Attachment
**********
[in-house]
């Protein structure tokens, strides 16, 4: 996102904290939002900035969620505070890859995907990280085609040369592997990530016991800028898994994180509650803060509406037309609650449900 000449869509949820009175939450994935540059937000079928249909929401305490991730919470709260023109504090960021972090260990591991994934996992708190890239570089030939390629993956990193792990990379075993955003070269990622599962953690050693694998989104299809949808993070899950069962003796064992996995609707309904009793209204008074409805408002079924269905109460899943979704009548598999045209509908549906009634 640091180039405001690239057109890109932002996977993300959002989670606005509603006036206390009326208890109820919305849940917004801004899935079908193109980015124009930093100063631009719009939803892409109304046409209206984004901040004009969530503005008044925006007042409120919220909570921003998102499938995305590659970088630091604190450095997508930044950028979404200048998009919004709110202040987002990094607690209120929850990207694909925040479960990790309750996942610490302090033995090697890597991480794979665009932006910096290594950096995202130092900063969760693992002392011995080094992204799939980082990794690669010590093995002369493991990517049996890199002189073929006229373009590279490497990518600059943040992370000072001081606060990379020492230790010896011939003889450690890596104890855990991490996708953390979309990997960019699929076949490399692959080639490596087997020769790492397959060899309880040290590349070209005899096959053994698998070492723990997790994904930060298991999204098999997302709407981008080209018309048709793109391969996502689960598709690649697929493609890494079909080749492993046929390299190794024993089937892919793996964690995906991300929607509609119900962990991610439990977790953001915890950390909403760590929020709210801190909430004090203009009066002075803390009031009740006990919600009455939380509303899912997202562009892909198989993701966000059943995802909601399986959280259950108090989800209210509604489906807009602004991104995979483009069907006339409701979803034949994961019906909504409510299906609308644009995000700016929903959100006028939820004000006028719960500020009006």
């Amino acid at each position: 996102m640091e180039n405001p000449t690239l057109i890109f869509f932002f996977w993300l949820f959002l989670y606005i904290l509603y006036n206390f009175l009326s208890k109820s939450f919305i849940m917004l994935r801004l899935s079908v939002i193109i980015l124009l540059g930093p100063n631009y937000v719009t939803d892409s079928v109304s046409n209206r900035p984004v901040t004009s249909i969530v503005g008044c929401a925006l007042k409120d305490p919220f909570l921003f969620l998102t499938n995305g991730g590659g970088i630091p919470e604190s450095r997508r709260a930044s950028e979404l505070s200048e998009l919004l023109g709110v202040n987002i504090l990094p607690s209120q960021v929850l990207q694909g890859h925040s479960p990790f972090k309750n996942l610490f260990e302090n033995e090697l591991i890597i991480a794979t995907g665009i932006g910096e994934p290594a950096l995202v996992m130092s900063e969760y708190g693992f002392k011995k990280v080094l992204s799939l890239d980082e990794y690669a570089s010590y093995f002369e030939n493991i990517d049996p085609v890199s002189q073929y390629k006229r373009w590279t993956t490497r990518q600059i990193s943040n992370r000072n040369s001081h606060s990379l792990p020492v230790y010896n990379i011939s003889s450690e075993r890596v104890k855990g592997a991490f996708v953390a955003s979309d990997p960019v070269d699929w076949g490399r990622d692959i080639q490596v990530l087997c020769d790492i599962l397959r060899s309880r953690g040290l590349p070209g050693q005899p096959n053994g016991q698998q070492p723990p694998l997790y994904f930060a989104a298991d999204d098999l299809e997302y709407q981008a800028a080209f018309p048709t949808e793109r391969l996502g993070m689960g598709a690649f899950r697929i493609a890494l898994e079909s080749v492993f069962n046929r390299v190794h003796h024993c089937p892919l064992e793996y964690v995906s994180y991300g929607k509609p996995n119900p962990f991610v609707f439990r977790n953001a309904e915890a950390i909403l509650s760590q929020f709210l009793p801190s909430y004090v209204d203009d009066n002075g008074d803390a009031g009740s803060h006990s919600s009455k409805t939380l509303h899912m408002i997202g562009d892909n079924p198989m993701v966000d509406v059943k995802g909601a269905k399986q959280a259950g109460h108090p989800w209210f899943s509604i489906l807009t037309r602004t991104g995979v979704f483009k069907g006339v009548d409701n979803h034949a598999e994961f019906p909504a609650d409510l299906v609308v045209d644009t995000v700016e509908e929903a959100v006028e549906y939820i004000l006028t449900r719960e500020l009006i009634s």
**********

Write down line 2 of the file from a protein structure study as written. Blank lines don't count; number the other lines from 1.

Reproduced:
């Protein structure tokens, strides 16, 4: 996102904290939002900035969620505070890859995907990280085609040369592997990530016991800028898994994180509650803060509406037309609650449900 000449869509949820009175939450994935540059937000079928249909929401305490991730919470709260023109504090960021972090260990591991994934996992708190890239570089030939390629993956990193792990990379075993955003070269990622599962953690050693694998989104299809949808993070899950069962003796064992996995609707309904009793209204008074409805408002079924269905109460899943979704009548598999045209509908549906009634 640091180039405001690239057109890109932002996977993300959002989670606005509603006036206390009326208890109820919305849940917004801004899935079908193109980015124009930093100063631009719009939803892409109304046409209206984004901040004009969530503005008044925006007042409120919220909570921003998102499938995305590659970088630091604190450095997508930044950028979404200048998009919004709110202040987002990094607690209120929850990207694909925040479960990790309750996942610490302090033995090697890597991480794979665009932006910096290594950096995202130092900063969760693992002392011995080094992204799939980082990794690669010590093995002369493991990517049996890199002189073929006229373009590279490497990518600059943040992370000072001081606060990379020492230790010896011939003889450690890596104890855990991490996708953390979309990997960019699929076949490399692959080639490596087997020769790492397959060899309880040290590349070209005899096959053994698998070492723990997790994904930060298991999204098999997302709407981008080209018309048709793109391969996502689960598709690649697929493609890494079909080749492993046929390299190794024993089937892919793996964690995906991300929607509609119900962990991610439990977790953001915890950390909403760590929020709210801190909430004090203009009066002075803390009031009740006990919600009455939380509303899912997202562009892909198989993701966000059943995802909601399986959280259950108090989800209210509604489906807009602004991104995979483009069907006339409701979803034949994961019906909504409510299906609308644009995000700016929903959100006028939820004000006028719960500020009006």